Clinical and Experimental Restricted Environmental Stimulation

New Developments and Perspectives

  • Arreed F. Barabasz
  • Marianne Barabasz

Table of contents

  1. Front Matter
    Pages i-xvii
  2. Introduction

    1. Ernest R. Hilgard
      Pages 1-2
  3. New Theoretical Developments and Perspectives for Clinical Practice

    1. Roderick Borrie
      Pages 21-27
    2. Gary Steel, Peter Suedfeld
      Pages 29-39
  4. Sensory Restriction and Hypnotizability

  5. Enhancement of Performance

  6. Stress Management

    1. Charles Brownfield
      Pages 101-111
    2. Arreed Barabasz, Marianne Barabasz, Rebecca Dyer, Noël Rather
      Pages 113-120
  7. Treatment of Habit Disorders

    1. Rebecca Dyer, Arreed Barabasz, Marianne Barabasz
      Pages 127-144
    2. Marianne Barabasz, Arreed Barabasz
      Pages 145-155
    3. Marianne Barabasz, Arreed Barabasz, Rebecca Dyer
      Pages 163-173
  8. Psychophysiological Effects

  9. Biological Effects

    1. John Turner Jr., Thomas Fine
      Pages 215-222
    2. John Turner Jr., William Gerard, John Hyland, Pamela Nieland, Thomas Fine
      Pages 239-247
    3. John Turner Jr., Harmony Shroeder, Thomas Fine
      Pages 261-267
  10. Treatment of Physical Dysfunctions and Psychological Disorders

    1. John Harrison, Arreed Barabasz
      Pages 269-279
    2. Roderick Borrie, James Dana, Sandra Perry, Martin Friedman
      Pages 289-295
    3. John Turner Jr., Anna DeLeon, Cathy Gibson, Thomas Fine
      Pages 297-306
  11. Back Matter
    Pages 307-336

About this book


A dozen years ago, Peter Suedfeld introduced the world to the term "REST' to describe the modern technique or therapy involving Restricted Environmental Stimulation. At the time, REST was still equated with "sensory deprivation". Textbooks in psychology and psychiatry cited primarily the work of the 1950s and 60s which suggested that reduction of normal levels of stimulation was, in a sense, a form of torture producing severe psychological disturbances and subjugation of the hapless participant to the whims of an experimenter working in the service of a sinister government. In contrast to this perception, other psychologists and psychiatrists held the unsubstantiated belief that apparent REST effects were merely the result of awe inspiring experimental settings and subject expectancies. Suedfeld was not persuaded by either of these unscientific positions. He (Suedfeld, 1980) argued that REST, when stripped of anxiety producing melodrama, was simply a powerful way to positively alter a variety of psychological and behavioral processes. Research continued. More and more data were published and presented. Research scientists and clinicians began to correct misconceptions. The First International Conference on REST was held in 1983 and IRIS, the International REST Investigators Society, was founded that same year. REST has outlived misconstrued perceptions. The beneficial effects of the technique are now recognized in the majority of scientific texts.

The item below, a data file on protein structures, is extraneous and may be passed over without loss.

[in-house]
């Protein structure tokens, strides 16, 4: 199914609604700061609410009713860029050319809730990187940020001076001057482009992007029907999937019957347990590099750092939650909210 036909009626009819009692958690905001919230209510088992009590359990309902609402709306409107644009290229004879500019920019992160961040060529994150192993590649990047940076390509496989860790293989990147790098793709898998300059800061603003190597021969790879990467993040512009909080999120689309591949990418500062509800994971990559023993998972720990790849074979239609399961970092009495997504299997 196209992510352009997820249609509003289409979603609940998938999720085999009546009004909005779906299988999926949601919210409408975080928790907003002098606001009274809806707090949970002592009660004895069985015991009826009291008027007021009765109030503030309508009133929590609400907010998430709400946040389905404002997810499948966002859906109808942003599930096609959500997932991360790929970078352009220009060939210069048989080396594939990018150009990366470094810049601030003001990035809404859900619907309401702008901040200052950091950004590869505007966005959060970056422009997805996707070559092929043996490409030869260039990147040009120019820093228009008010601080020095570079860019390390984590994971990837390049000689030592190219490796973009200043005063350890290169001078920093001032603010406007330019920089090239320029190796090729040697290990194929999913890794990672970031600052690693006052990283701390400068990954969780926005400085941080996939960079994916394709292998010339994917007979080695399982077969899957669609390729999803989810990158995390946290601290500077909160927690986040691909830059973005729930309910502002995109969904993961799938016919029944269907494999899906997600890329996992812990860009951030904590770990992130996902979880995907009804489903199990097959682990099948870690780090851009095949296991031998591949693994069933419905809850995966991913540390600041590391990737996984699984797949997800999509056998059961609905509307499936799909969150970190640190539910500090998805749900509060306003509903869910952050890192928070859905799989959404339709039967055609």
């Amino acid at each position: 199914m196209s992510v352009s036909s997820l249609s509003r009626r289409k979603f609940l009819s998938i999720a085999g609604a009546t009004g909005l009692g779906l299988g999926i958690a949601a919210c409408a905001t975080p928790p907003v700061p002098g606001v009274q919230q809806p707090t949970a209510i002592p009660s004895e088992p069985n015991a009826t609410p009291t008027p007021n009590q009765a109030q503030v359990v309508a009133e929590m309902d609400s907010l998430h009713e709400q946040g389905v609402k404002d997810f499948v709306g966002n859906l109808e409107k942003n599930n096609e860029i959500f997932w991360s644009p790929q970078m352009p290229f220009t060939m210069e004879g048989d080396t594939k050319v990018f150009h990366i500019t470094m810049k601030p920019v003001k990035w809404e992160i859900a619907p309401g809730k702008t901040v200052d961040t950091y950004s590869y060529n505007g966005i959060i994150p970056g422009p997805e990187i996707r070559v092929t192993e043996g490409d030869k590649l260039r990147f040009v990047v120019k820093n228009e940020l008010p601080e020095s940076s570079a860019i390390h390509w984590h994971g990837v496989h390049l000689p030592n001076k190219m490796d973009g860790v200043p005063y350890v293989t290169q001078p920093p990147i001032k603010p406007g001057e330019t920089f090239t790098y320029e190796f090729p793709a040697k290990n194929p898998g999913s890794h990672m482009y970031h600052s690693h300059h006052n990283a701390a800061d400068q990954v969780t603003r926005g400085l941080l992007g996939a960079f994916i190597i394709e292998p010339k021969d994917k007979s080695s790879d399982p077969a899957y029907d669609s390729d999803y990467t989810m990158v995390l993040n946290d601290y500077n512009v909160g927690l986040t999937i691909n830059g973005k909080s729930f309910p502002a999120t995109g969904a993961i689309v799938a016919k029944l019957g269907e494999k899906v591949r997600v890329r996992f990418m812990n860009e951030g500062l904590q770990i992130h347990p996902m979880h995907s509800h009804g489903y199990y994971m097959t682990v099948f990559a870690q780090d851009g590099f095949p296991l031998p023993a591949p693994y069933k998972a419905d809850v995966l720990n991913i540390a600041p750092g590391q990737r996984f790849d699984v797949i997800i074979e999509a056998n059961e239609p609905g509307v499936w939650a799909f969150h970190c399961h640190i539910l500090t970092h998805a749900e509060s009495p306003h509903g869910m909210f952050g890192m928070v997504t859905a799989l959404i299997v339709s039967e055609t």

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Editors and affiliations

  • Arreed F. Barabasz
    • 1
  • Marianne Barabasz
    • 1
  1. 1.Attentional Processes LaboratoryWashington State UniversityPullmanUSA

Bibliographic information